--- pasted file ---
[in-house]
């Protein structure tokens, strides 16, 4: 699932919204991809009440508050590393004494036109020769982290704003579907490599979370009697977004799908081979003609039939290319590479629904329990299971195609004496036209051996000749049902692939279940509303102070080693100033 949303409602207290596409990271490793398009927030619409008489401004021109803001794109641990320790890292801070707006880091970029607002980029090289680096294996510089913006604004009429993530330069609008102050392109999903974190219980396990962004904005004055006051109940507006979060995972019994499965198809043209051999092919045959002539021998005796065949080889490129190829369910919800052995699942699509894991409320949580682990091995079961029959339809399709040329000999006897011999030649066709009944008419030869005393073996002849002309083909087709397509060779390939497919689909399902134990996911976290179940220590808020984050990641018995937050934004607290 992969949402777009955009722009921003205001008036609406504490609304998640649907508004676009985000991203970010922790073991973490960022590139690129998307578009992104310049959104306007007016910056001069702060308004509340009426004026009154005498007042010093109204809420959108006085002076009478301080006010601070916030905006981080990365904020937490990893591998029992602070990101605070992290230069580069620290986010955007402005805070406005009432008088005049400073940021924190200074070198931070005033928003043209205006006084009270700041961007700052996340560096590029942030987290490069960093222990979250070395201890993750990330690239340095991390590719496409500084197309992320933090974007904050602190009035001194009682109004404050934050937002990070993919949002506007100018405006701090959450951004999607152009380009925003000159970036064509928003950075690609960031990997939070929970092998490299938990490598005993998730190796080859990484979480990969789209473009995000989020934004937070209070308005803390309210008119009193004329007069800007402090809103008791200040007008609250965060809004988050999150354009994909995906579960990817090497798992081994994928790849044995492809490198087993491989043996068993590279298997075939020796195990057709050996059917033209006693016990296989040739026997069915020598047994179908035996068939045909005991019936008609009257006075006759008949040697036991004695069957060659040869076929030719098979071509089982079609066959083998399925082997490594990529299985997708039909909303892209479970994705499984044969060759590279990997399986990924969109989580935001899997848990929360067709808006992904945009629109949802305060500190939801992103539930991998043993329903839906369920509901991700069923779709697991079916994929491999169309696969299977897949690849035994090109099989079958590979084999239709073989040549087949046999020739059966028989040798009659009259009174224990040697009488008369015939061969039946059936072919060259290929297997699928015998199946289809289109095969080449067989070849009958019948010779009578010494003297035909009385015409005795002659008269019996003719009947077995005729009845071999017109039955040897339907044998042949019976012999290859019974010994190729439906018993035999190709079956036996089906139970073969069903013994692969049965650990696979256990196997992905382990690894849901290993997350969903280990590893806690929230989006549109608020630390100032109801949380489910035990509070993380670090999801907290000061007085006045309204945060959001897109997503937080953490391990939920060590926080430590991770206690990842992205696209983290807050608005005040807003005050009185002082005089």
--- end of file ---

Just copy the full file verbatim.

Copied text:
[in-house]
């Protein structure tokens, strides 16, 4: 699932919204991809009440508050590393004494036109020769982290704003579907490599979370009697977004799908081979003609039939290319590479629904329990299971195609004496036209051996000749049902692939279940509303102070080693100033 949303409602207290596409990271490793398009927030619409008489401004021109803001794109641990320790890292801070707006880091970029607002980029090289680096294996510089913006604004009429993530330069609008102050392109999903974190219980396990962004904005004055006051109940507006979060995972019994499965198809043209051999092919045959002539021998005796065949080889490129190829369910919800052995699942699509894991409320949580682990091995079961029959339809399709040329000999006897011999030649066709009944008419030869005393073996002849002309083909087709397509060779390939497919689909399902134990996911976290179940220590808020984050990641018995937050934004607290 992969949402777009955009722009921003205001008036609406504490609304998640649907508004676009985000991203970010922790073991973490960022590139690129998307578009992104310049959104306007007016910056001069702060308004509340009426004026009154005498007042010093109204809420959108006085002076009478301080006010601070916030905006981080990365904020937490990893591998029992602070990101605070992290230069580069620290986010955007402005805070406005009432008088005049400073940021924190200074070198931070005033928003043209205006006084009270700041961007700052996340560096590029942030987290490069960093222990979250070395201890993750990330690239340095991390590719496409500084197309992320933090974007904050602190009035001194009682109004404050934050937002990070993919949002506007100018405006701090959450951004999607152009380009925003000159970036064509928003950075690609960031990997939070929970092998490299938990490598005993998730190796080859990484979480990969789209473009995000989020934004937070209070308005803390309210008119009193004329007069800007402090809103008791200040007008609250965060809004988050999150354009994909995906579960990817090497798992081994994928790849044995492809490198087993491989043996068993590279298997075939020796195990057709050996059917033209006693016990296989040739026997069915020598047994179908035996068939045909005991019936008609009257006075006759008949040697036991004695069957060659040869076929030719098979071509089982079609066959083998399925082997490594990529299985997708039909909303892209479970994705499984044969060759590279990997399986990924969109989580935001899997848990929360067709808006992904945009629109949802305060500190939801992103539930991998043993329903839906369920509901991700069923779709697991079916994929491999169309696969299977897949690849035994090109099989079958590979084999239709073989040549087949046999020739059966028989040798009659009259009174224990040697009488008369015939061969039946059936072919060259290929297997699928015998199946289809289109095969080449067989070849009958019948010779009578010494003297035909009385015409005795002659008269019996003719009947077995005729009845071999017109039955040897339907044998042949019976012999290859019974010994190729439906018993035999190709079956036996089906139970073969069903013994692969049965650990696979256990196997992905382990690894849901290993997350969903280990590893806690929230989006549109608020630390100032109801949380489910035990509070993380670090999801907290000061007085006045309204945060959001897109997503937080953490391990939920060590926080430590991770206690990842992205696209983290807050608005005040807003005050009185002082005089």